New concerns are being raised about the safety of the RAF's Nimrod spy planes, following an investigation by Panorama.
Air-to-air refuelling was suspended
One of the aircraft crashed in Afghanistan last year, shortly after air-to-air refuelling, killing all 14 people on board.
There have been two serious mid-air incidents since the crash, both after refuelling, the BBC programme found.
The Chief of Air Staff, Air Chief Marshal Sir Glenn Torpy, has said he is confident mid-air refuelling is safe.
There is still no official cause for last September's crash, but shortly before the plane came down a fire broke out on board after it had refuelled in mid-air.
Panorama has uncovered two more events, in November and December of last year, both involving fuel leaks that happened after air-to-air refuelling.
A former RAF engineer, Jimmy Jones, said he believed at least one of those leaks was so serious it could have brought the plane down.
Sir Glenn confirmed there had been 25 fuel leaks on Nimrods in the five months up to March, but said he was satisfied air-to-air refuelling is safe.
"We did suspend air-to-air refuelling for a period in November," he told Panorama.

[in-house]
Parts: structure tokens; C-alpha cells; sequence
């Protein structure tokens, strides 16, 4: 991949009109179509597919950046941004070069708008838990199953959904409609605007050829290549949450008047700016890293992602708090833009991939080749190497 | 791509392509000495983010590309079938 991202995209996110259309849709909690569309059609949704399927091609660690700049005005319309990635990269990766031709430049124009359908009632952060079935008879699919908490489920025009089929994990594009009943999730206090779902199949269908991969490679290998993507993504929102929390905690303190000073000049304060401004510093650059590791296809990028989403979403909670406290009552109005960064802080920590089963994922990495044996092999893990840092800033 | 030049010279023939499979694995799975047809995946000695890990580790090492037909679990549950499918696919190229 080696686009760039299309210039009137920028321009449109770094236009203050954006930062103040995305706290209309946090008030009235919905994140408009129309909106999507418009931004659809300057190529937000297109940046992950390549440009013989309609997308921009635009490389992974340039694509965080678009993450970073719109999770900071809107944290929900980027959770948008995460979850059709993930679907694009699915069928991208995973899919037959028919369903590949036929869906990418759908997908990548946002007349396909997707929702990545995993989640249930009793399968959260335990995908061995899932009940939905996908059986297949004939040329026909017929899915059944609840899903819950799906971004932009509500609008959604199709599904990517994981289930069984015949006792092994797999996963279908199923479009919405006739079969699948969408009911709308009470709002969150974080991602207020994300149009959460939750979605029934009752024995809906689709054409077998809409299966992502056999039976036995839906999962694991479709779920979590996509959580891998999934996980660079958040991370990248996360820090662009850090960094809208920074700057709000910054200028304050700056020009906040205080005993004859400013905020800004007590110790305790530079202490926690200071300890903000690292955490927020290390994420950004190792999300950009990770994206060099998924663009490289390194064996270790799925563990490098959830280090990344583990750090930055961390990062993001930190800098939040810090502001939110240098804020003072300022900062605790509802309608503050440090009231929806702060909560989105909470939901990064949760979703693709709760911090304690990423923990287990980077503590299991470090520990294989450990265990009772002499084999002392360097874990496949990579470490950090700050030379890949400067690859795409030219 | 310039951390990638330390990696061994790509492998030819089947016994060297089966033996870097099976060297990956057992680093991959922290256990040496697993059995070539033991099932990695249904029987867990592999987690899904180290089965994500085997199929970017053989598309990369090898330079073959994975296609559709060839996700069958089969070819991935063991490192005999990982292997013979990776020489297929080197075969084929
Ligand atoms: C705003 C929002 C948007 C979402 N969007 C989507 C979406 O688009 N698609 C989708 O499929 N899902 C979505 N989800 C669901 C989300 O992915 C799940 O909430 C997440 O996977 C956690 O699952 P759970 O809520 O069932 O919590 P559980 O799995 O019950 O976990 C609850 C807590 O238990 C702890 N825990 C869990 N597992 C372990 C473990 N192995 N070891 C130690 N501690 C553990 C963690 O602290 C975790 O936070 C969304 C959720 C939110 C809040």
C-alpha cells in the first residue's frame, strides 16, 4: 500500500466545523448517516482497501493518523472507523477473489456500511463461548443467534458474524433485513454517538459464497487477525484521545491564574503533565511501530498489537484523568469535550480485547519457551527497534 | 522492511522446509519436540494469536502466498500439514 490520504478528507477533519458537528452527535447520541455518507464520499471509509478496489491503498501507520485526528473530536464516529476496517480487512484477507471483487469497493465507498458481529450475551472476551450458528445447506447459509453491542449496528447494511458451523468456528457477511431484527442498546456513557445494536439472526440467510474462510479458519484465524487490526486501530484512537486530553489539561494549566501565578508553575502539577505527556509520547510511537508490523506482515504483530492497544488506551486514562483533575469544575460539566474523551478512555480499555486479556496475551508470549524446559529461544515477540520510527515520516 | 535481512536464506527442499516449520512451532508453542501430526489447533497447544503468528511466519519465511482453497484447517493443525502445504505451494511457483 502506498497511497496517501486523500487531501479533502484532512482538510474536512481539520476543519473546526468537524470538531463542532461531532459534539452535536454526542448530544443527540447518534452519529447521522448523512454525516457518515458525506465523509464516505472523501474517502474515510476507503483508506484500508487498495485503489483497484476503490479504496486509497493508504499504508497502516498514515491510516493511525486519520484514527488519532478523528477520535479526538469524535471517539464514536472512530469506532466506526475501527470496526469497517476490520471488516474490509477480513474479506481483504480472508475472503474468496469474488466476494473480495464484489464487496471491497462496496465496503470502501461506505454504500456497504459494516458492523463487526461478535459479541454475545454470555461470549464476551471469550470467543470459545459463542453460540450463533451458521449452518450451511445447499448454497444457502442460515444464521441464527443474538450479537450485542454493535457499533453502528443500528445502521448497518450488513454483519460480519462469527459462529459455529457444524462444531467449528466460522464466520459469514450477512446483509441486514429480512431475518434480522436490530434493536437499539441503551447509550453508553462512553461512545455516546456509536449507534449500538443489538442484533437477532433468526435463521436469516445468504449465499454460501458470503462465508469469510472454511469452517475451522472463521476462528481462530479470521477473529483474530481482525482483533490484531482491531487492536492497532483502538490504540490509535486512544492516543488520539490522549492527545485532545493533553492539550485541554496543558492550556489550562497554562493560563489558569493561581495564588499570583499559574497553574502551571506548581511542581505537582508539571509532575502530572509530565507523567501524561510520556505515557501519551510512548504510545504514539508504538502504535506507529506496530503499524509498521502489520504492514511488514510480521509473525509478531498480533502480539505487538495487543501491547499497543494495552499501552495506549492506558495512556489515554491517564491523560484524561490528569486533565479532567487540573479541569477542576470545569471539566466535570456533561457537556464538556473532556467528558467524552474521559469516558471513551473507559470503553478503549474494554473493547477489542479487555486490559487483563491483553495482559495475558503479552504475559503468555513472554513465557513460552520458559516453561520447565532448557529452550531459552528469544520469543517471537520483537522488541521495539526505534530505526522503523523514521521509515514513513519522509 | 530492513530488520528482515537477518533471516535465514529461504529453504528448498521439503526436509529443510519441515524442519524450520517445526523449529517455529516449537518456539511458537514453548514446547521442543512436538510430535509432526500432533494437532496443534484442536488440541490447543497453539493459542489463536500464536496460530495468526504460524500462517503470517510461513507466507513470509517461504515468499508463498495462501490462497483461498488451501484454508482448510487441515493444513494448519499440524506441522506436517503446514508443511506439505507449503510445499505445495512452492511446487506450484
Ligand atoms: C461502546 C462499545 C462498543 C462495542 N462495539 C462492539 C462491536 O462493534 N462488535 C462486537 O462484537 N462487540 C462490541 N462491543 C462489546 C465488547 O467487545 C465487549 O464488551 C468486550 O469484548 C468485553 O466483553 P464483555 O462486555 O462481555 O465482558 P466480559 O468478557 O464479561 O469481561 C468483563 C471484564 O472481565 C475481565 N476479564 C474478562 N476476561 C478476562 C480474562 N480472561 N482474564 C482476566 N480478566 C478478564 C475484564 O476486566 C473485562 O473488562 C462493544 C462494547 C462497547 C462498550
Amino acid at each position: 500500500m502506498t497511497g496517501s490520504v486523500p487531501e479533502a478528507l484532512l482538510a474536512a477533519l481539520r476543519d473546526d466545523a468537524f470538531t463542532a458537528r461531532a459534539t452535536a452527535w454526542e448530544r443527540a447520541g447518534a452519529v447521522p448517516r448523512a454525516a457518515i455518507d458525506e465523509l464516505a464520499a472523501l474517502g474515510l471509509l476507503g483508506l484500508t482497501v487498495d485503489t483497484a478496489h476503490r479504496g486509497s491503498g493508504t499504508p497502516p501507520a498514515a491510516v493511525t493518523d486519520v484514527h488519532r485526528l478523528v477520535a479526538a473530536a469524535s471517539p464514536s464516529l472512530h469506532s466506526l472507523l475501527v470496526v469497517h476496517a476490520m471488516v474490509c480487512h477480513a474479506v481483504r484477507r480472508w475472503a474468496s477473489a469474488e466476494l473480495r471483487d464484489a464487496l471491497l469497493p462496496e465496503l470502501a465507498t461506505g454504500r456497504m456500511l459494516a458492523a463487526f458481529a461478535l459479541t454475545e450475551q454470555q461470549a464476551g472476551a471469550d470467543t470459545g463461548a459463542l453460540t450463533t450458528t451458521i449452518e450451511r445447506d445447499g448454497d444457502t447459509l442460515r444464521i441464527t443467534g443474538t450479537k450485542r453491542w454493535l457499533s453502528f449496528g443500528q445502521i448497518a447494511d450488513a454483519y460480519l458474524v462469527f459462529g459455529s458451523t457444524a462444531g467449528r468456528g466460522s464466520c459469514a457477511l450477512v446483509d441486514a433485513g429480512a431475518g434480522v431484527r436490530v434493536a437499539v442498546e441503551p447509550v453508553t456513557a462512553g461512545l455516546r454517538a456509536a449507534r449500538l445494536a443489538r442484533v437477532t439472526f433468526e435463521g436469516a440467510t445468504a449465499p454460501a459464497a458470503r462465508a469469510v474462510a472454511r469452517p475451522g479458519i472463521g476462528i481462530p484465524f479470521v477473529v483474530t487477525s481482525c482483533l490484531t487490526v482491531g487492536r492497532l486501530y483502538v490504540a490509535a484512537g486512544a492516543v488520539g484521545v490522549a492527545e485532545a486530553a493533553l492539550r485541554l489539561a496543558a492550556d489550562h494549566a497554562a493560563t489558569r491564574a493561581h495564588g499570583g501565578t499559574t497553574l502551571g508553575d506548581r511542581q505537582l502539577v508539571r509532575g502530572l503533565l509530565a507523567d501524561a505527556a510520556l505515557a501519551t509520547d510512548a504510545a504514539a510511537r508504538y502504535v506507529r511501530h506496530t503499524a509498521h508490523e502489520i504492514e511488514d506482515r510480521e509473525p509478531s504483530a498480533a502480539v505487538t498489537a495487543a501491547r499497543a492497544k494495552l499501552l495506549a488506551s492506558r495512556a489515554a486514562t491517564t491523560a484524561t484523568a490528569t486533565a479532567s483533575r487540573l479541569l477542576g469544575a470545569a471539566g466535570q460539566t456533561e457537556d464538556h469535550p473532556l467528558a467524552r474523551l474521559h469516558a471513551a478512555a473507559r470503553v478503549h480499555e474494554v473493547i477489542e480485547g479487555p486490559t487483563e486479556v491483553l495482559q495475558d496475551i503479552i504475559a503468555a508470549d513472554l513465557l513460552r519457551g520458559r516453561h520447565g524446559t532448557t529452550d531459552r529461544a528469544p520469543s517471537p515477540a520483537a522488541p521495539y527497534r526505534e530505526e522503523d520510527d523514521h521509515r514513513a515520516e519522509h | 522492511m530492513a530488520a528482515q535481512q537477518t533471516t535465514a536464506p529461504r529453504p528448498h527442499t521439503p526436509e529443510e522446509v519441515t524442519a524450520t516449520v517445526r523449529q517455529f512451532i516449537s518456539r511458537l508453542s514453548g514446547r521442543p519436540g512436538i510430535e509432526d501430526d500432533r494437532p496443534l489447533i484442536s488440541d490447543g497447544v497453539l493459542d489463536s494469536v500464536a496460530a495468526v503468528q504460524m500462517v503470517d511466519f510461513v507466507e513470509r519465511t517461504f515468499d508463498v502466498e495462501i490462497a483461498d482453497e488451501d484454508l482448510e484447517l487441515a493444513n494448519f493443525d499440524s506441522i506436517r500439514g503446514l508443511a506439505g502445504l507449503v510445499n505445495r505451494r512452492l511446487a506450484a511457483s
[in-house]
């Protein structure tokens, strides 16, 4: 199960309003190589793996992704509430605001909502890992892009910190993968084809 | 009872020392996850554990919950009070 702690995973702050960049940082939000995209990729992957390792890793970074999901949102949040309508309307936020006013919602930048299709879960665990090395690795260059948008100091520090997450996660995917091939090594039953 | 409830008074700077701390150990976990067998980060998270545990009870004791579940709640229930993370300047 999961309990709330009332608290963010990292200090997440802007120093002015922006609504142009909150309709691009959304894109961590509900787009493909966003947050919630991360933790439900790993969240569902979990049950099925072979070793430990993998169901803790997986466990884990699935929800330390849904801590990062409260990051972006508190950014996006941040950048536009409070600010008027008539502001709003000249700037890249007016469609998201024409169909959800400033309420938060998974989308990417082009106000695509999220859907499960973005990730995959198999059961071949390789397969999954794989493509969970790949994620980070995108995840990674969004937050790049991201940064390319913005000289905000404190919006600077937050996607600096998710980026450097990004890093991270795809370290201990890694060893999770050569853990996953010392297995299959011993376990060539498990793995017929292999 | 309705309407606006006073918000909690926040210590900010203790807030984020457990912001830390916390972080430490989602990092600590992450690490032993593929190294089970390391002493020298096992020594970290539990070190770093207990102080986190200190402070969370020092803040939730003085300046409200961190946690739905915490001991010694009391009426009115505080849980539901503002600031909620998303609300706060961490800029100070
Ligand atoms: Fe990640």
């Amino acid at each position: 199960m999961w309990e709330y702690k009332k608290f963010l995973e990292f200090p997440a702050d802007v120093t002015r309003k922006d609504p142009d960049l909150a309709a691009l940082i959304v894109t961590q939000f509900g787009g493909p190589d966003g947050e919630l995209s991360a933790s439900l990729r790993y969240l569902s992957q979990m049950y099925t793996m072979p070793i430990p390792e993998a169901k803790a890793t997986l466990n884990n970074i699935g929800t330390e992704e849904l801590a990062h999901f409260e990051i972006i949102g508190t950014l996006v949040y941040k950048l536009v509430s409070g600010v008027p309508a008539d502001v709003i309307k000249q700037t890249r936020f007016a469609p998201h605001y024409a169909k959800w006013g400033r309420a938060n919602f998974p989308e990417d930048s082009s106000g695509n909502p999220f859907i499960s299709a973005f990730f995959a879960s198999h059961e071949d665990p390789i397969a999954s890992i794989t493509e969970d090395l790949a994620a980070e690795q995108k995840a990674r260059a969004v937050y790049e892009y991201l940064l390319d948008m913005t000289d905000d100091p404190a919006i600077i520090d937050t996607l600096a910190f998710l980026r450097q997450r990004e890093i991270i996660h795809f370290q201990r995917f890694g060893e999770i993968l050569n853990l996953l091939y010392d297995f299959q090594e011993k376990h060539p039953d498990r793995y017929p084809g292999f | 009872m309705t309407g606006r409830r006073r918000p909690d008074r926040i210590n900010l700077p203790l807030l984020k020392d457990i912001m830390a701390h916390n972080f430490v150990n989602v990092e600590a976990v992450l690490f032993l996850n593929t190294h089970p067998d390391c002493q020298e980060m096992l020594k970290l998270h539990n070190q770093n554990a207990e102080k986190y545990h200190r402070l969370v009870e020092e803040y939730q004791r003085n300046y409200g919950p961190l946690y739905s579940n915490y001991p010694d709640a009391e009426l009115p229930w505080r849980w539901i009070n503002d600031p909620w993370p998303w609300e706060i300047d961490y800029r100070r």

Ex-engineer Jimmy Jones said a fuel leak last year was serious
"We looked at what we were doing, both in terms of integrity of the system, the way we were actually conducting the air-to-air refuelling, and I'm satisfied that the way we're now doing is as safe as it needs to be."
But a member of a Nimrod crew, who has not been named, said there were more problems than ever before with the aircraft.
"All sorts of equipment has failed, we've had problems with engines that we've had to shut down, fuel leaks are on the increase."
The families and friends of the 14 British servicemen who died in last year's crash - 12 of whom were based at RAF Kinloss on the Moray coast - have also expressed concerns about the safety of the rest of the Nimrod fleet.
Rayna Quilliam, whose husband Gary was killed, said it is important to know whether the deaths could have been avoided and if another catastrophe could be prevented.
"Gary joined the Air Force to serve his country, he was probably one of the most patriotic people I know," she said.
Rayna Quilliam's husband Gary died in last year's Nimrod crash
"He would have willingly put his life on the line for his country - to do his job - and that's what he did do. But, if this was a technical fault - he was not supposed to die as a result of a technical fault."
Laura Robson, girlfriend of 26-year-old co-pilot Steve Swarbrick, said he had been concerned about some of the planes he was flying.
She said: "He was always complaining that the flights were always delayed because of maintenance issues. He was always saying that there was going to be an accident, a serious one."
The Armed Forces minister, Adam Ingram, said safety had never been compromised.
The Nimrod was designed as a sea patrol and anti-submarine aircraft and entered service with the RAF 30 years ago.
Panorama: On a Wing and a Prayer is due to be broadcast on 4 June at 8.30pm